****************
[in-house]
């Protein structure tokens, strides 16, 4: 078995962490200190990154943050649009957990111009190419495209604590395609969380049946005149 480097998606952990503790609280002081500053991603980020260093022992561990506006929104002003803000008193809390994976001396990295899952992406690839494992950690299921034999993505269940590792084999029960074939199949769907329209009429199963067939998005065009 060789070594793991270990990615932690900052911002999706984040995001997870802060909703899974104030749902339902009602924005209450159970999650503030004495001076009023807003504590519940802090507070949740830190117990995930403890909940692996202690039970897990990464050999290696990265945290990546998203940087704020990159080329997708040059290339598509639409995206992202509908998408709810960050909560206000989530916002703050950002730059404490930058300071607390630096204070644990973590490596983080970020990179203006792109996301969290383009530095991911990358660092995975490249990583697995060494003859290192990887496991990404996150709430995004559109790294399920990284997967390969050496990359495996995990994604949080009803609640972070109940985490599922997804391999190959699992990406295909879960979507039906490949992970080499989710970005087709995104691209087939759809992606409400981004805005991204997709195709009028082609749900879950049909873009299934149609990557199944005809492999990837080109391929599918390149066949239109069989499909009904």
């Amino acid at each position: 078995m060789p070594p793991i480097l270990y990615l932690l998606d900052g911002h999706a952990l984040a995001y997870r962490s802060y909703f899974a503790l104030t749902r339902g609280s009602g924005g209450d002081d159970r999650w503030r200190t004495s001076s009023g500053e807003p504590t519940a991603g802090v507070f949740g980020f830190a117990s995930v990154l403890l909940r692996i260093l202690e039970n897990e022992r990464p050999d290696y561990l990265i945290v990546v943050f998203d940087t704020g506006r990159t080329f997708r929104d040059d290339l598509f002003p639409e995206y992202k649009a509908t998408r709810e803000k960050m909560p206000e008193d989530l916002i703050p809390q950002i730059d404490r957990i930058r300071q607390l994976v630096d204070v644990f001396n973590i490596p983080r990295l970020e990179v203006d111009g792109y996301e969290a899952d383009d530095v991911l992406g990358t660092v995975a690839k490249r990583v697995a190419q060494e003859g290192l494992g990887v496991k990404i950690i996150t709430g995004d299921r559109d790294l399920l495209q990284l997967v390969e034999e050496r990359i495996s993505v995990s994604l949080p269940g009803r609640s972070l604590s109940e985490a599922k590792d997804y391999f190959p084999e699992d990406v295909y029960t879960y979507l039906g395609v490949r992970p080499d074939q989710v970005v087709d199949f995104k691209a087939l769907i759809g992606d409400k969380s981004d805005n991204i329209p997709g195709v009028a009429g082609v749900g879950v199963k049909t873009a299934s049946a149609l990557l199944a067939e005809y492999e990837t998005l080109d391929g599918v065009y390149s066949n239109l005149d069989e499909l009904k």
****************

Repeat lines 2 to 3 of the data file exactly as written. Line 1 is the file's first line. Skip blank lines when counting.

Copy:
């Protein structure tokens, strides 16, 4: 078995962490200190990154943050649009957990111009190419495209604590395609969380049946005149 480097998606952990503790609280002081500053991603980020260093022992561990506006929104002003803000008193809390994976001396990295899952992406690839494992950690299921034999993505269940590792084999029960074939199949769907329209009429199963067939998005065009 060789070594793991270990990615932690900052911002999706984040995001997870802060909703899974104030749902339902009602924005209450159970999650503030004495001076009023807003504590519940802090507070949740830190117990995930403890909940692996202690039970897990990464050999290696990265945290990546998203940087704020990159080329997708040059290339598509639409995206992202509908998408709810960050909560206000989530916002703050950002730059404490930058300071607390630096204070644990973590490596983080970020990179203006792109996301969290383009530095991911990358660092995975490249990583697995060494003859290192990887496991990404996150709430995004559109790294399920990284997967390969050496990359495996995990994604949080009803609640972070109940985490599922997804391999190959699992990406295909879960979507039906490949992970080499989710970005087709995104691209087939759809992606409400981004805005991204997709195709009028082609749900879950049909873009299934149609990557199944005809492999990837080109391929599918390149066949239109069989499909009904």
């Amino acid at each position: 078995m060789p070594p793991i480097l270990y990615l932690l998606d900052g911002h999706a952990l984040a995001y997870r962490s802060y909703f899974a503790l104030t749902r339902g609280s009602g924005g209450d002081d159970r999650w503030r200190t004495s001076s009023g500053e807003p504590t519940a991603g802090v507070f949740g980020f830190a117990s995930v990154l403890l909940r692996i260093l202690e039970n897990e022992r990464p050999d290696y561990l990265i945290v990546v943050f998203d940087t704020g506006r990159t080329f997708r929104d040059d290339l598509f002003p639409e995206y992202k649009a509908t998408r709810e803000k960050m909560p206000e008193d989530l916002i703050p809390q950002i730059d404490r957990i930058r300071q607390l994976v630096d204070v644990f001396n973590i490596p983080r990295l970020e990179v203006d111009g792109y996301e969290a899952d383009d530095v991911l992406g990358t660092v995975a690839k490249r990583v697995a190419q060494e003859g290192l494992g990887v496991k990404i950690i996150t709430g995004d299921r559109d790294l399920l495209q990284l997967v390969e034999e050496r990359i495996s993505v995990s994604l949080p269940g009803r609640s972070l604590s109940e985490a599922k590792d997804y391999f190959p084999e699992d990406v295909y029960t879960y979507l039906g395609v490949r992970p080499d074939q989710v970005v087709d199949f995104k691209a087939l769907i759809g992606d409400k969380s981004d805005n991204i329209p997709g195709v009028a009429g082609v749900g879950v199963k049909t873009a299934s049946a149609l990557l199944a067939e005809y492999e990837t998005l080109d391929g599918v065009y390149s066949n239109l005149d069989e499909l009904k």